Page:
Winnipeg's tangled web unwoven
Do you ever find yourself shaking your head and asking "Just how small is this city ?"
Carol Shields wrote a book about it. The Republic of Love.
She wrote how in Winnipeg you can't find a romantic partner without knowing somebody who knows somebody who knows her and her ex-boyfriends, just as she knows somebody who knows somebody who knows you and your ex(es).
So imagine our surprise when, while perusing the Winnipeg Free Press Automotive section on Friday, we came across a picture of three charming young ladies on page 2, and this cutline:
From left: Kelly Brown and Suzie and Marissa Ataliotis show off the Motobushi quad, donated by Eastwood Truck and Toy Centre, that will be given away at the end of the cruising season.
Ataliotis? we said.
That's not a common name. You're more likely to see Maytawashing in the papers than Ataliotis.
Could it be...?
And wouldn't you know it....
Costas Ataliotis, former president and CEO of the late, unlamented Maple Leaf Distillers, is married to a Suzi, or rather, Suzanne, as in:
"In his suit, Passen alleged he was convinced by Wolinsky and Ataliotis to trade a $1.4-million US condominium in Florida in exchange for stock in Maple Leaf Distillers, which he claims was worthless, and a promissory note for $525,000 US. Passen further alleged the condominium was misappropriated by Ataliotis and his wife, Suzanne Ataliotis, for personal use." (Maple Leaf investor sues over condo deal, Winnipeg Free Press, Saturday, December 24th, 2005, By Dan Lett).
Marissa, you have to assume, is the lovely daughter.
A University of Winnipeg student she's accomplished enough to be the head of Glen Gairn, one of four districts of the "house system" at Balmoral Hall. As the U of W describes it:
"As in the UK, and in the "Harry Potter" books for that matter, every student is a member of one of the four houses (Ballater, Braemar, Craig Gowan, Glen Gairn). All new students entering the school are placed in Houses and receive a House pin in September. Houses compete during the year in athletics, debating and various spirited competitions. Houses accumulate points by participating and placing in events. The House with the greatest number of points at the end of the year wins the House Trophy."
Way to go Marissa.
And who is the third sweet young woman in the picture, you ask.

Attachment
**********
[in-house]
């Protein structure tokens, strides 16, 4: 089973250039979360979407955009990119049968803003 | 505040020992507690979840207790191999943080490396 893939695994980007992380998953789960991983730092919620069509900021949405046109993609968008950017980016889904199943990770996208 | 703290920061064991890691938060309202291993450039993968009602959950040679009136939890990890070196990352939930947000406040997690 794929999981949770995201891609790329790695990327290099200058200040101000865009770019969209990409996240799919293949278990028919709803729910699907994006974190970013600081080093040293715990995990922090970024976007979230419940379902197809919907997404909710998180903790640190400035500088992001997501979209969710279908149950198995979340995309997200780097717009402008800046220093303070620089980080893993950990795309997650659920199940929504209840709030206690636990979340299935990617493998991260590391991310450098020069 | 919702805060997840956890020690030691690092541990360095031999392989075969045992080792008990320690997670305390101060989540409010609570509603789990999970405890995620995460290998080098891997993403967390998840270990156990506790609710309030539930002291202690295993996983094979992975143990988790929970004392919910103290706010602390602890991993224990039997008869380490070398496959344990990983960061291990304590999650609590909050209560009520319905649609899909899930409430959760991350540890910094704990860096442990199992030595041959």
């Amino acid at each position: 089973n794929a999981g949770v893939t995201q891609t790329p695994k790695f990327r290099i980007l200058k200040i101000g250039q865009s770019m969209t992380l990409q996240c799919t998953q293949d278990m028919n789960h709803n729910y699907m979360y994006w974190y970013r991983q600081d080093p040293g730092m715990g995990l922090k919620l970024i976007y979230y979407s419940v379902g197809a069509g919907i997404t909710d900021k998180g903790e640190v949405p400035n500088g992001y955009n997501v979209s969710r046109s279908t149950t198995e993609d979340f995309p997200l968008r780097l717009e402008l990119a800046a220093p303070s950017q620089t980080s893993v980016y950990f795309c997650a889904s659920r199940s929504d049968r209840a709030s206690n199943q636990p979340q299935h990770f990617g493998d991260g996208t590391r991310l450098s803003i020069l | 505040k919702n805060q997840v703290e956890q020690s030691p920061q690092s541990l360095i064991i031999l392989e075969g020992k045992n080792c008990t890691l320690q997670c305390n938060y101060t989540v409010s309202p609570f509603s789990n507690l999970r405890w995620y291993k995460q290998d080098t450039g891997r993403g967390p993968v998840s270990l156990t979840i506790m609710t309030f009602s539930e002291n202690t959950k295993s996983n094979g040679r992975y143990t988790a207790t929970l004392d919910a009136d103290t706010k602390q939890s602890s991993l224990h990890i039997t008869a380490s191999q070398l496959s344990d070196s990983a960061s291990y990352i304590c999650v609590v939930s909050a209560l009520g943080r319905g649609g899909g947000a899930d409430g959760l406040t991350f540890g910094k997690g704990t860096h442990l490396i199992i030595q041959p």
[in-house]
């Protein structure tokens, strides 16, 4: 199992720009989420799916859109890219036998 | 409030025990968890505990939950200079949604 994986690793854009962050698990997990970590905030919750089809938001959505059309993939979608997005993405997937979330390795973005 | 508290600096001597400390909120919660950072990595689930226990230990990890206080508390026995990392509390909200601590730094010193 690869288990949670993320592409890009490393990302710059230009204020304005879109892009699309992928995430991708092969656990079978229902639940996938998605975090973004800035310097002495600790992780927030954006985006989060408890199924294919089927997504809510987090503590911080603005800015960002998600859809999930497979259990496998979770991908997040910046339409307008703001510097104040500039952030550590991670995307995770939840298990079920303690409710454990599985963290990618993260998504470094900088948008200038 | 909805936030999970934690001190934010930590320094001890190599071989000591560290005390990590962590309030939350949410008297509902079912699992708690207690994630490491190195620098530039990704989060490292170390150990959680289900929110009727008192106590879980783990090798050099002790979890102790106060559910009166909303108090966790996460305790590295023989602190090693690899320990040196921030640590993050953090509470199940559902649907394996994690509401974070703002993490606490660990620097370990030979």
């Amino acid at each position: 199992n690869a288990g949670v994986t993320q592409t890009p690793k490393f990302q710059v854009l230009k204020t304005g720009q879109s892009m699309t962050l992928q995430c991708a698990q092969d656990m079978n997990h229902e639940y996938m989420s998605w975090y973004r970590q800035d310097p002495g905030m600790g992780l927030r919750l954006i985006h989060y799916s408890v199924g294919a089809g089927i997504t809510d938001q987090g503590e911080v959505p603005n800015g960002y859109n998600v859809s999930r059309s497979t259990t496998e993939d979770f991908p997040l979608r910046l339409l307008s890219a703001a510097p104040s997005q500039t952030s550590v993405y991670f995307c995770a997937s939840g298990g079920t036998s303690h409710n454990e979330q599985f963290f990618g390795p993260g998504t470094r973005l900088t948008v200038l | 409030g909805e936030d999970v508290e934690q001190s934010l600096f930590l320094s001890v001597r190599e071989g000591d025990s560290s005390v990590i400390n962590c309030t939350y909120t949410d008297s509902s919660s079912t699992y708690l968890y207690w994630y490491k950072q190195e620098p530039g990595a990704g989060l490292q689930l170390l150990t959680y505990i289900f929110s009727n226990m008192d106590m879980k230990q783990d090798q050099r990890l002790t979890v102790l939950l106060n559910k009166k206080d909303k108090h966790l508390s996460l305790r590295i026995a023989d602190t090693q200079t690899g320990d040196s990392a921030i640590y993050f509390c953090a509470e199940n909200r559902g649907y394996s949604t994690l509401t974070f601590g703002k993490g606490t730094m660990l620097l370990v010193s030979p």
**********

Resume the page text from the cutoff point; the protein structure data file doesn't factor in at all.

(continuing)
Well, Kelly Brown is also "connected" in her own way.
Turns out she's Executive Director of Student Relations at the U of W, where she works on her boss's priorities of student enrollment and housing, among other things.
She's also -- a certain somebody's main squeeze.
That same somebody showed up in another picture on the first page of the Automotive section in the same newspaper -- believe it or not.
That cutline read:
Pony Corral owners Jimmy and Peter Ginakes, left and right, with (auto columnist) Willy and Free Press publisher Andy Ritchie at Sunday's cruise.
Free Press publisher Andy Ritchie can't hide his sweetie any more. Not that he's been trying to.
He's been slipping her picture into the newspaper frequently, if you've been paying attention, as part of the various hoitee-toitee luncheons and award-winning night-time galas, regularly depicted in the pages of the broadsheet under the guise of 'community news'.
Now, how romantic is that?
But the outing of these fine folk leads us to another, less palatable romance.
Follow the dots...
* Kelly Brown is cozy with Suzi Ataliotis, who is married to Costas Ataliotis who owned Maple Leaf Distillers.
* Kelly works for Lloyd Axworthy, who's doing his best to rehabilitate the reputation of Sherman Kreiner, currently seated to his right as Executive Director of the U of W's Community Renewal Corporation.
* Kreiner ran the Crocus Investment Fund which, according to the Auditor General of Manitoba, funnelled money into money-bleeding Maple Leaf Distillers under the guise of "add-on" investments but really to cover payroll.